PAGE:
Finance & Tax
Joe Biden has tapped Sarah Bloom Raskin, who has called fossil fuels “a terrible investment,” for the Federal Reserve’s top regulatory job. | Andy Wong, File/AP Photo
By Victoria Guida
01/24/2022 11:31 AM EST
The nation’s top financial regulators will soon embark on a controversial, first-of-its-kind mission: forcing banks and other industry players to prepare for potential threats to the U.S. financial system from climate change.
But they’re facing a maze of obstacles, including blowback from Republicans, before they’ve taken their first steps.
All the leading agencies will be headed by progressive regulators who will seek to push the administration’s agenda forward even as President Joe Biden has failed to get broader climate-related legislation through Congress.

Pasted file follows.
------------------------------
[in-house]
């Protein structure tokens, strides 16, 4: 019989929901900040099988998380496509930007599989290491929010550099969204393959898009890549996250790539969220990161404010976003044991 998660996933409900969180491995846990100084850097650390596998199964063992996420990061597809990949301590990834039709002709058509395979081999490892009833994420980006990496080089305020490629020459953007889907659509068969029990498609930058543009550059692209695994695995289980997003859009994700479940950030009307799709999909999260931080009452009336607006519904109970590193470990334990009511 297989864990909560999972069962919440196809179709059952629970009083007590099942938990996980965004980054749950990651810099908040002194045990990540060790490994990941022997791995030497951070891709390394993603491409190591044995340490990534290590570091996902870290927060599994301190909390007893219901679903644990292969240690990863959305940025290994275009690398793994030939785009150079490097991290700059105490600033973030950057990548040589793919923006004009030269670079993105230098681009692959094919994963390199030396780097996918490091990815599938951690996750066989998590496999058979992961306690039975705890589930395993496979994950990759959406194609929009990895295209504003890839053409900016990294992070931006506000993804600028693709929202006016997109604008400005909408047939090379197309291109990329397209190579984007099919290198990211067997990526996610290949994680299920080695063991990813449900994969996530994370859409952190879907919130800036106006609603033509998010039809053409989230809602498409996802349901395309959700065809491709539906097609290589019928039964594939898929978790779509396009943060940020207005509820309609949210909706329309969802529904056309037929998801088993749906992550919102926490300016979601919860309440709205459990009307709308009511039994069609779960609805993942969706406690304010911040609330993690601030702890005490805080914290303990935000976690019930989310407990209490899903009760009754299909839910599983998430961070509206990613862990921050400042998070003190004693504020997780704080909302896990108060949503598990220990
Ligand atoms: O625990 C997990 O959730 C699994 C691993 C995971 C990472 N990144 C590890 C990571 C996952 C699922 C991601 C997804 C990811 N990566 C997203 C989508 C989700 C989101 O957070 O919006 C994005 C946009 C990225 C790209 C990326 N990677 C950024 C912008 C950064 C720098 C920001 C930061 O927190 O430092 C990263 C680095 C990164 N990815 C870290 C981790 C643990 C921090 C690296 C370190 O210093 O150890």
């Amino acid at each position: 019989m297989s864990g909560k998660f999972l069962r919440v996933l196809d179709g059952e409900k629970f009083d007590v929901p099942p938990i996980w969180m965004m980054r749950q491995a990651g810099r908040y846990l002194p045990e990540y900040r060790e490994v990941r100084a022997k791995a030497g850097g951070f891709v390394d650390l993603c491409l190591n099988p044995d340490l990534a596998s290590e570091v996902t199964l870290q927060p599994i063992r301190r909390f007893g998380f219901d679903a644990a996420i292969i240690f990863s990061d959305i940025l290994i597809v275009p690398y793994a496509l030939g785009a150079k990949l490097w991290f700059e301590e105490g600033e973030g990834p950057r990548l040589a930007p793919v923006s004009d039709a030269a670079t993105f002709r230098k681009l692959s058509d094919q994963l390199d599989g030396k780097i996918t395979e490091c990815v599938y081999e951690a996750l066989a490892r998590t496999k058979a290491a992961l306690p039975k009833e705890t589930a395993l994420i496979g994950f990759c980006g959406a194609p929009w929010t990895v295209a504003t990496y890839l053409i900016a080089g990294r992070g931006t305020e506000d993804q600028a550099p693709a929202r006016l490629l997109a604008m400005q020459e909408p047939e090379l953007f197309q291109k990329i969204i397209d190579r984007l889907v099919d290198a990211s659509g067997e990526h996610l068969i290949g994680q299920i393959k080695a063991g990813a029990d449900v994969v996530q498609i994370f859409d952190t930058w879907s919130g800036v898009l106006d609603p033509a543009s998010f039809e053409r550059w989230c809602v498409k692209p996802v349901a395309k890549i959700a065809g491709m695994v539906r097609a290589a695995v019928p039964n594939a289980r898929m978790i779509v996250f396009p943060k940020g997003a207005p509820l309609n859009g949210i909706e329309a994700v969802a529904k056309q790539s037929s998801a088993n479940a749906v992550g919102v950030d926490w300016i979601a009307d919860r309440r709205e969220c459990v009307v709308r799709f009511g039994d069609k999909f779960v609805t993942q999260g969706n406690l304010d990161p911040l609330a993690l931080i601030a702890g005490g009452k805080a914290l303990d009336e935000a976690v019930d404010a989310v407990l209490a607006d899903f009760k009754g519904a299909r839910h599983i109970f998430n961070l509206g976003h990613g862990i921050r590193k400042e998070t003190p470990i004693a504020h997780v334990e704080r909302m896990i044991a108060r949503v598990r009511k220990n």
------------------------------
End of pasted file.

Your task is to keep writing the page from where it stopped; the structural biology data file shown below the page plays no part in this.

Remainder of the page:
Among other moves, regulators are likely to press banks to prepare for the fallout from a warming planet by stepping up scrutiny of fossil fuel financing. They will make the lenders undergo regular tests to measure how their investments could be threatened by flooding, wildfires and other growing risks. And they could rewrite the rules against the discriminatory practice known as redlining to push lenders to put money into disadvantaged communities most vulnerable to climate change.